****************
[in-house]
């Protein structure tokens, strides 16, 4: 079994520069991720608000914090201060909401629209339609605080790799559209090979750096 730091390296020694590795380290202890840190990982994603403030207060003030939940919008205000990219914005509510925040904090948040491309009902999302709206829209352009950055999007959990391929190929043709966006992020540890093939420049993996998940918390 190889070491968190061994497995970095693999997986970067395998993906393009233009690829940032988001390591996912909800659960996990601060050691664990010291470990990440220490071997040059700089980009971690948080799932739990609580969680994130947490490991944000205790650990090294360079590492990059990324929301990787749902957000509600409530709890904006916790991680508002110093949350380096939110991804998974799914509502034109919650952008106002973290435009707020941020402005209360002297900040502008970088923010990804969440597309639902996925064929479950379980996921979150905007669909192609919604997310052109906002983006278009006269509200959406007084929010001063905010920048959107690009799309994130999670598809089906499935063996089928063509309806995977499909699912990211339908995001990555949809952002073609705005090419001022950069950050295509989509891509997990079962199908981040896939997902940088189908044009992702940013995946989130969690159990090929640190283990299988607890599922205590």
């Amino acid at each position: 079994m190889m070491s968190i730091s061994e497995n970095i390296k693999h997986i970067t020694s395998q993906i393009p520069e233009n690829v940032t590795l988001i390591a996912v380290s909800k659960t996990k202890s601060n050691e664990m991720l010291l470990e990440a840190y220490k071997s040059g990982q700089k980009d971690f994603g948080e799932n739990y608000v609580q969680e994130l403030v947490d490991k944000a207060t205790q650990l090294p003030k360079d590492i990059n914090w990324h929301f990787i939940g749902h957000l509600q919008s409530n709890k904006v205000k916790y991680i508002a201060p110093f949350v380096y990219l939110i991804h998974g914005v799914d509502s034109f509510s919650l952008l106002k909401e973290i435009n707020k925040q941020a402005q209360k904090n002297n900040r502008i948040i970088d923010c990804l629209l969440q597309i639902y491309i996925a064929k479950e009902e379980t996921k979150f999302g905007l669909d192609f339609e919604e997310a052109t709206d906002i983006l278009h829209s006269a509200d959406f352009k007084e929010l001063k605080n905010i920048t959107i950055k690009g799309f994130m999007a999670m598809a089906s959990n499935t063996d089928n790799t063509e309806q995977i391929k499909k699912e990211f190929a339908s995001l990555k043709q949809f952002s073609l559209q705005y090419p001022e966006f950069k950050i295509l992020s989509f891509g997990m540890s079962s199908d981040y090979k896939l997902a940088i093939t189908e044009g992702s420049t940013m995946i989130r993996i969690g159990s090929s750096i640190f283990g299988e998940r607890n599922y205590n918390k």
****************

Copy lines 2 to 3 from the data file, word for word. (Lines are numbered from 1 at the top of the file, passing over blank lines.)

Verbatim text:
């Protein structure tokens, strides 16, 4: 079994520069991720608000914090201060909401629209339609605080790799559209090979750096 730091390296020694590795380290202890840190990982994603403030207060003030939940919008205000990219914005509510925040904090948040491309009902999302709206829209352009950055999007959990391929190929043709966006992020540890093939420049993996998940918390 190889070491968190061994497995970095693999997986970067395998993906393009233009690829940032988001390591996912909800659960996990601060050691664990010291470990990440220490071997040059700089980009971690948080799932739990609580969680994130947490490991944000205790650990090294360079590492990059990324929301990787749902957000509600409530709890904006916790991680508002110093949350380096939110991804998974799914509502034109919650952008106002973290435009707020941020402005209360002297900040502008970088923010990804969440597309639902996925064929479950379980996921979150905007669909192609919604997310052109906002983006278009006269509200959406007084929010001063905010920048959107690009799309994130999670598809089906499935063996089928063509309806995977499909699912990211339908995001990555949809952002073609705005090419001022950069950050295509989509891509997990079962199908981040896939997902940088189908044009992702940013995946989130969690159990090929640190283990299988607890599922205590």
């Amino acid at each position: 079994m190889m070491s968190i730091s061994e497995n970095i390296k693999h997986i970067t020694s395998q993906i393009p520069e233009n690829v940032t590795l988001i390591a996912v380290s909800k659960t996990k202890s601060n050691e664990m991720l010291l470990e990440a840190y220490k071997s040059g990982q700089k980009d971690f994603g948080e799932n739990y608000v609580q969680e994130l403030v947490d490991k944000a207060t205790q650990l090294p003030k360079d590492i990059n914090w990324h929301f990787i939940g749902h957000l509600q919008s409530n709890k904006v205000k916790y991680i508002a201060p110093f949350v380096y990219l939110i991804h998974g914005v799914d509502s034109f509510s919650l952008l106002k909401e973290i435009n707020k925040q941020a402005q209360k904090n002297n900040r502008i948040i970088d923010c990804l629209l969440q597309i639902y491309i996925a064929k479950e009902e379980t996921k979150f999302g905007l669909d192609f339609e919604e997310a052109t709206d906002i983006l278009h829209s006269a509200d959406f352009k007084e929010l001063k605080n905010i920048t959107i950055k690009g799309f994130m999007a999670m598809a089906s959990n499935t063996d089928n790799t063509e309806q995977i391929k499909k699912e990211f190929a339908s995001l990555k043709q949809f952002s073609l559209q705005y090419p001022e966006f950069k950050i295509l992020s989509f891509g997990m540890s079962s199908d981040y090979k896939l997902a940088i093939t189908e044009g992702s420049t940013m995946i989130r993996i969690g159990s090929s750096i640190f283990g299988e998940r607890n599922y205590n918390k």